Jan Dhan Yojana – A Revolutionary Financial Inclusion Program

11 May 2016

The Brazilian mathematician Artur Avila has found a profound mathematical insight – that inside the complexity of chaos we find oases of simplicity, meaning that in every cyclone there is an eye where calm and quiet prevails. Conversely, simple changes have the potential to set of large changes and a metaphor is that little flaps of the butterfly’s wings have the potential to trigger a hurricane. The large number of accounts opened in the Prime Minister Jan Dhan Yojana (PMJDY) offers an opportunity to trigger a hurricane by applying an appropriate form of benefit transfer. In the medium term this will bring about a paradigm shift from supply- to demand-side subventions in development and welfare programs. In the long run this will be in strengthen the traditional self-reliance of Indian people and particularly reduce the vulnerabilities of the poor and the disadvantaged in the drought districts – a sort of development “big-bang”.

How to do this? Another analogy from the work of the mathematician Martin Hairer provides useful clues. Our present development and welfare programs are based on the assumption that growth is linear, not random. Suppose, we use a tissue paper to blot spilled water and we hold one end of the paper and dip the other into the fallen water. The paper gets progressively wetter and eventually soaks up all water upto the point the water reaches our hand. There are two aspects to this, first, that this is not the same as water flowing through a pipe, which is similar to what our existing development programs assume; and, second, the next piece of tissue paper will not absorb the water in exactly the same way as the earlier one, meaning that the roll-out of the program has to take into account the context and the unique political, social and political order existing in the State.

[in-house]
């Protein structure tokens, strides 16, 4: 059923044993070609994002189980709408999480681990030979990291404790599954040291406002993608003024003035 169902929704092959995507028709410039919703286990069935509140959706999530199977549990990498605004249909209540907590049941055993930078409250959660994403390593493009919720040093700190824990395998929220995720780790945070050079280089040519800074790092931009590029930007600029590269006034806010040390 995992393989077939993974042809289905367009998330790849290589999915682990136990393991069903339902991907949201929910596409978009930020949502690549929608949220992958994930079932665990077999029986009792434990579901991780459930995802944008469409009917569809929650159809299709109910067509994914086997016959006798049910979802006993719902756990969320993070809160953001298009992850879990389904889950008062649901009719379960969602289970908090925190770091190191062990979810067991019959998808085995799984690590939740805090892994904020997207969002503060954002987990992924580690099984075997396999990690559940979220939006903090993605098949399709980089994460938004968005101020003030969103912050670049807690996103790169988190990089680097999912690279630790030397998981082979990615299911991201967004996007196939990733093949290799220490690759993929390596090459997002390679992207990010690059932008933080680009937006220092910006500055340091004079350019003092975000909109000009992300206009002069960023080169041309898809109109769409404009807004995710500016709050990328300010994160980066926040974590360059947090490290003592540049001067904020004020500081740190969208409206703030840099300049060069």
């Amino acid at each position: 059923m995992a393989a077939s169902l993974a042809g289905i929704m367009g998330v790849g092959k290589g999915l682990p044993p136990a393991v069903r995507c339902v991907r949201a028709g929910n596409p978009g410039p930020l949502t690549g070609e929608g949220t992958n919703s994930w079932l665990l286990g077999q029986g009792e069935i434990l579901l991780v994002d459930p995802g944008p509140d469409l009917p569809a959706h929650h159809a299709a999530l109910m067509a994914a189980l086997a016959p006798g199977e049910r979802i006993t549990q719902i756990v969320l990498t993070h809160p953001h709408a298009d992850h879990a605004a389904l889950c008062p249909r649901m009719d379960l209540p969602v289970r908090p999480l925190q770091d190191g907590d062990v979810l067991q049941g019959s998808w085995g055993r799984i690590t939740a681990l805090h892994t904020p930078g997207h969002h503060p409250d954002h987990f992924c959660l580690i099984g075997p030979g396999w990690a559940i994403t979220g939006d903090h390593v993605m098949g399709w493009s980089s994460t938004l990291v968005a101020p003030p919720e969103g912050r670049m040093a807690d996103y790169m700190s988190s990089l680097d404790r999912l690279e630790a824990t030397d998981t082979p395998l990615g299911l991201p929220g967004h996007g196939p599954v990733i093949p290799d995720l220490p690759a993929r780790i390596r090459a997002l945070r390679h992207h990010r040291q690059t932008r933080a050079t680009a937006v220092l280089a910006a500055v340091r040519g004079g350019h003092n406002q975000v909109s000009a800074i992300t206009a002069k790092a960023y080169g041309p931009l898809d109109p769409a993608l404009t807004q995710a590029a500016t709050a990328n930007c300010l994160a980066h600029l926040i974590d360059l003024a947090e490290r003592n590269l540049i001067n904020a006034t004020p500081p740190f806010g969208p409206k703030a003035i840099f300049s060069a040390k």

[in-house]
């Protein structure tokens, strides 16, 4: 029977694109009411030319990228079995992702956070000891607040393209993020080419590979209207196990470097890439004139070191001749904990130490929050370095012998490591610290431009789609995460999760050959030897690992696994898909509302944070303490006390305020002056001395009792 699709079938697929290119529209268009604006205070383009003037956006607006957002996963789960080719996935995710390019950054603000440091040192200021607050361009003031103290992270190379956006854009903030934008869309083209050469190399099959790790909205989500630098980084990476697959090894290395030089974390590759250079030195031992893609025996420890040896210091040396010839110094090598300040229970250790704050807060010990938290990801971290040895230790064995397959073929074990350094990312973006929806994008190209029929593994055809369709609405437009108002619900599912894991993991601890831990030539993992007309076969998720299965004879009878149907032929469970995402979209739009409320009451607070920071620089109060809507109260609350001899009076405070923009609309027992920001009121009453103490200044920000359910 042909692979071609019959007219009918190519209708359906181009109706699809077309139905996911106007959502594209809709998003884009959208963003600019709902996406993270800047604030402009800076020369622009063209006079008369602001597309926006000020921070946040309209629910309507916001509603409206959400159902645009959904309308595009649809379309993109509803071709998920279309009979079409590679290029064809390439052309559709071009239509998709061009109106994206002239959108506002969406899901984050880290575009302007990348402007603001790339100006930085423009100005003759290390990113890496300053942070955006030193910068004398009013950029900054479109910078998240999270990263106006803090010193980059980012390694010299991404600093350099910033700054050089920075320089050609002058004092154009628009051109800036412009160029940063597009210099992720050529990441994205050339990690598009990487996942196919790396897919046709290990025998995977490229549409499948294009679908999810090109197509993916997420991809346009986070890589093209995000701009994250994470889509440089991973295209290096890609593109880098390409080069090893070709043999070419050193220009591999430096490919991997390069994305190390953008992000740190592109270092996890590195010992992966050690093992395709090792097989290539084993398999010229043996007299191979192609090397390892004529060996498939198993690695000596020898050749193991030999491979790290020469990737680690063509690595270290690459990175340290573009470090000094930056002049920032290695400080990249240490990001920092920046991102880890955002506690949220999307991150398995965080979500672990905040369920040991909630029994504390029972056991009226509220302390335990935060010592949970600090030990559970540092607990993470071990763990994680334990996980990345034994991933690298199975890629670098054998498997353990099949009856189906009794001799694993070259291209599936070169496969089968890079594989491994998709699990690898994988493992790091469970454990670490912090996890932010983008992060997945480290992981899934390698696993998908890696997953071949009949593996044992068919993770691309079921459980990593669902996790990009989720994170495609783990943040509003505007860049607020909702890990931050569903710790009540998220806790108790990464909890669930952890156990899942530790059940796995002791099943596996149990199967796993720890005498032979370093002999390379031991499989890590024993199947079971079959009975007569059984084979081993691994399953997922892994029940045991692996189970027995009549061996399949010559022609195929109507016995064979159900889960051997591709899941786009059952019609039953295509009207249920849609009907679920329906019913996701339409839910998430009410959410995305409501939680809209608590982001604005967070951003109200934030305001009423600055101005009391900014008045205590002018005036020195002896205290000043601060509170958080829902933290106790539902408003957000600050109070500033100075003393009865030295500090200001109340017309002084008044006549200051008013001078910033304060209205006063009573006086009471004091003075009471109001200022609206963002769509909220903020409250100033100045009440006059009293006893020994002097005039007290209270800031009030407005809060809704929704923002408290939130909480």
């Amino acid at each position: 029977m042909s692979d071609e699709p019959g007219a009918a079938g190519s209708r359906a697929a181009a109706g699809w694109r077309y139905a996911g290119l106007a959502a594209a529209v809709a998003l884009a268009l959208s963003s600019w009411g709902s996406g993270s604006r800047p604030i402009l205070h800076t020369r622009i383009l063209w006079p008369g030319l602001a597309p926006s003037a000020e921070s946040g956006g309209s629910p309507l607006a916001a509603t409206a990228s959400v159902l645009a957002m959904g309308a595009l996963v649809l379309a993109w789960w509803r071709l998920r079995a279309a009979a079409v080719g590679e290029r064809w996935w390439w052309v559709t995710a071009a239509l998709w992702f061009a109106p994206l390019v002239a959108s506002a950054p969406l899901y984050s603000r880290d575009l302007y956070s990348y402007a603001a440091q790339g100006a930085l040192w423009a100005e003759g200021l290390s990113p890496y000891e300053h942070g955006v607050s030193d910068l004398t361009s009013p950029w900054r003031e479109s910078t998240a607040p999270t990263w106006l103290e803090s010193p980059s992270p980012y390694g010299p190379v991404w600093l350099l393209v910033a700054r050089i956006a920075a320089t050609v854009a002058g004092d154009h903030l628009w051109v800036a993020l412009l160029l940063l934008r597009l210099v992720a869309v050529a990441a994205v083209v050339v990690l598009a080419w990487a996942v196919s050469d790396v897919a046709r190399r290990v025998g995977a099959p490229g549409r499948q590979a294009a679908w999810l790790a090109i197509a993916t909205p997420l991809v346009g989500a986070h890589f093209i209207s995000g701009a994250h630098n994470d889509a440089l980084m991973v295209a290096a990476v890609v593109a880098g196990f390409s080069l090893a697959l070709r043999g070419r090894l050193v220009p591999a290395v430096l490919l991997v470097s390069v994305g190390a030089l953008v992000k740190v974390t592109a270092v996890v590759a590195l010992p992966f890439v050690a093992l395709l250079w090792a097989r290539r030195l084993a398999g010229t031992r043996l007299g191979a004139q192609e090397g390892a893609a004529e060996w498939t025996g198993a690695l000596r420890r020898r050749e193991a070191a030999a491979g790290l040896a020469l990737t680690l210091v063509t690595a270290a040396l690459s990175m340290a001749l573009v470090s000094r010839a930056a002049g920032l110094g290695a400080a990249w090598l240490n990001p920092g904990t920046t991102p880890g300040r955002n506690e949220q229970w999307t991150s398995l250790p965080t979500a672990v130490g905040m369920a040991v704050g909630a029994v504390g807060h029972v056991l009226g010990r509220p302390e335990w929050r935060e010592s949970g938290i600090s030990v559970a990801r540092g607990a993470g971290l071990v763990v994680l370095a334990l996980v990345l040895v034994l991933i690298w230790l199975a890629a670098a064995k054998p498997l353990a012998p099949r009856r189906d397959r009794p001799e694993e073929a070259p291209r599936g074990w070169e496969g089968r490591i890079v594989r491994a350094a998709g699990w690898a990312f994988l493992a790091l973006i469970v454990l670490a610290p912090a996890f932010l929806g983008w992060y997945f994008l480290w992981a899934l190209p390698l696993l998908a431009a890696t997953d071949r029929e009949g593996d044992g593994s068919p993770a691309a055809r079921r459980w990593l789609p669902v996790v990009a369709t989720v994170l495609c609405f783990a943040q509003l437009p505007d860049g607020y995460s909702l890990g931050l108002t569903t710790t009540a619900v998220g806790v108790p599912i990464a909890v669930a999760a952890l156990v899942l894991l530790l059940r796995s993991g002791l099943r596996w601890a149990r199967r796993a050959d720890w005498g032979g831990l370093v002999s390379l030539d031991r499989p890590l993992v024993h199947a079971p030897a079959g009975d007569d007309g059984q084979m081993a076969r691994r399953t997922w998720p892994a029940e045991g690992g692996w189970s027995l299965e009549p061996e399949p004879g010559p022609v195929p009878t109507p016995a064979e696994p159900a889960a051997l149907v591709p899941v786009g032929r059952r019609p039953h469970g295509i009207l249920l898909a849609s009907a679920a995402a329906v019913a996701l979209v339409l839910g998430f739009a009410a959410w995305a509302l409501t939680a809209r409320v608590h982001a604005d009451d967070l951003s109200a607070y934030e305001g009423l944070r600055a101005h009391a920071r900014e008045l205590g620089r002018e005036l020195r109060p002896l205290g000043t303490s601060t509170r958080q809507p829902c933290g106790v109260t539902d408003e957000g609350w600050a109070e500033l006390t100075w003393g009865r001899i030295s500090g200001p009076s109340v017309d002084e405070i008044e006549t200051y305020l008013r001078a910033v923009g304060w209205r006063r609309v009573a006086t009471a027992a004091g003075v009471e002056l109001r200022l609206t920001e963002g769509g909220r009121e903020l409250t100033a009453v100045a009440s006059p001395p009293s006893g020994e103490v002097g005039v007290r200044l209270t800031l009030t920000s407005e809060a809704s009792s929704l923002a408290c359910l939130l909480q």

Hairer’s speciality is to study and understand such haphazard, random processes and now let us draw analogies from the insights obtained by him. Hairer’s insight is that since the imperfections are at a smaller level, as compared to growth itself, growth can be modelled at each imperfection by disaggregating the overall equation into smaller fractions and adding these up. Importantly, the level of reduction is a matter of judgement and need not always be the smallest level. In order to account for the randomness represented by the local context and local orders, development programs have to identify the smaller fraction. The category of the benefit transfer is the fraction here. There are three categories of benefit transfer – total (direct cash transfer), restricted (conditional cash transfer and vouchers) and contrived (employment programs). These have to be connected to the programs, benefit transfer is proposing to replace.

Direct (unconditional) cash transfer can replace programs where items people need are available in the market, risk of inflation is low, chronically poor are in need of repeated and continuing assistance and security of cash transfer is acceptable. Conditional transfer can substitute for programs in which specific needs have to be met and larger sums have to be distributed to meet these needs. Alternatively, vouchers are useful if there is scarcity of a commodity or a service, there is a risk of inflation or security concerns about cash transfer, program aims to achieve a specific goal, enterprises or market in a particular commodity or service have to be developed and detailed monitoring data is required. Finally, if particular community works are required, equipment is available, the people have the capacity to undertake the work and, thereafter, maintain the assets; then, cash for work is the preferred choice.

Based on the above analystical framework, the programs that can be transmuted to one or more forms of direct benefit transfer have to be identified and cash transferred directly to the PMJDY accounts of beneficiaries. The next big bang will be the refrom in the subsidy regime after compeltion of Aadhar seeding in the bank accounts.

(Views are personal)

–  Dr. Sameer Sharma,

Additional Secretary, MoUD



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